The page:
Customs, and at the same time releasing the international (ISO) container in which the cargo is
imported.
Bonded warehousing offers a dual advantage to the importer. On the one hand, it allows the
deferral to duty payment, and at the same time, allows for cargo to be stored under the relatively
cheaper option of warehouse storage as opposed to holding on to an ISO container for which
dollar lease rentals accrue on the importer.
There is an increasing demand for bonded warehousing in all parts of the
country. CONCOR has a unique advantage in offering this service. Its warehouses are located in
close proximity to the sidings/ICDs where imports arrive in the first place. This makes bonding
of cargo a very cost effective option, as there are practically no transfer costs involved in the
movement of cargo from landing facility to a nominated bonded warehouse.
To tap into this highly lucrative segment of business, bonded warehousing facilities have already
been made operational by CONCOR at its facilities at Tondiarpet (Chennai), Sanathnagar
(Secundrabad), NewMulund (Mumbai), Tughlakabad (New Delhi), Sabarmati (Ahmedabad),
Gwalior etc.
CONCOR also plans to convert existing facilities or create new ones in all such business centers
where required.
BONDED WAREHOUSE
A Bonded warehouse is building or other secured areas in which dutiable goods may be stored,
manipulated, or undergoes manufacturing operations without payment of duty. It may be
managed by the state or by private enterprise. In the latter case a customs bond must be posted
with the government. This system exists in all developed countries of the world.
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Upon entry of goods into the warehouse, the importer and warehouse proprietor incur liability
under a bond. This liability is generally cancelled when the goods are:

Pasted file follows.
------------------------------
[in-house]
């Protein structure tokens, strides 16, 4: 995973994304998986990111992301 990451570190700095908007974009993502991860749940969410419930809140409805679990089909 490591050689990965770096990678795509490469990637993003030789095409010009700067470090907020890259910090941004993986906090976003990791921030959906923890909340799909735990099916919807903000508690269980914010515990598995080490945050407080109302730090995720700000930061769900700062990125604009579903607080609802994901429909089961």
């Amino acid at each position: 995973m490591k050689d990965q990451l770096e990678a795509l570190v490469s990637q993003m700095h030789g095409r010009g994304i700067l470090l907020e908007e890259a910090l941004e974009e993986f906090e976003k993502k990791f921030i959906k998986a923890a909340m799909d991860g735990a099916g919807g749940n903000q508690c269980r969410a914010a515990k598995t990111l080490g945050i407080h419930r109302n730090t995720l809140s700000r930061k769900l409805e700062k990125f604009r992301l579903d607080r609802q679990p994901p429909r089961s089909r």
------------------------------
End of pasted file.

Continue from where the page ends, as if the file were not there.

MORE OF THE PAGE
Exported; or deemed exported;
Withdrawn for supplies to a vessel or aircraft in international traffic;
Destroyed under Customs supervision; or
Withdrawn for consumption domestically after payment of duty.
While the goods are in the bonded warehouse, they may, under supervision by the customs
authority, be manipulated by cleaning, sorting, repacking, or otherwise changing their condition
by processes that do not amount to manufacturing. After manipulation, and within the
warehousing period, the goods may be exported without the payment of duty, or they may be
withdrawn for consumption upon payment of duty at the rate applicable to the goods in their
manipulated condition at the time of withdrawal. In the United States, goods may remain in the
bonded warehouse up to five years from the date of importation. Bonded warehouses provide
specialized storage services such as deep freeze or bulk liquid storage, commodity processing,
and coordination with transportation, and are an integral part of the global supply chain.
FEATURES OF BONDED WAREHOUSES
This type of warehouse is a safe option for starters of the business; this is a bonded warehouse
that means the contract of this warehouse controlled by a bond for a time period between the
importer, manufacturer or exporter with the owner of warehouse. This type of warehouse will be
very clean, maintained and very professional.
Basic advantage of a Bonded warehouse is properly licensed to keep all types of imported
goods under the government regulation.
There is no need for Manufacturer, exporter or Importer to invest a big capital on stock,
because the stocks will be safe because it has been maintained by contract for a period of
time, its the duty of authorities to take full responsibility of the goods stored in the
warehouse.
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State in art infrastructure facilities in warehouse, for example if you have agro based food
product, you need to maintain certain amount of temperature to keep those food products
fresh. You need to have certain standards of cooling and heating facility in the
warehouse; this kind of bonded warehouse has those features.
You can keep duty paid goods in warehouse without no hassles.
You can apply for a loan and you can pledge even the goods you kept in warehouse.
Owner of the warehouse takes full responsibility of the goods, no need to worry about
whether things might get lost.
Reduce in capital and also save money in expenses, if manufacturer want to re-export it
to another country.
OPERATIONS OF BONDED WAREHOUSES
Handling the A, C, D, and Es of customs and bonded warehousing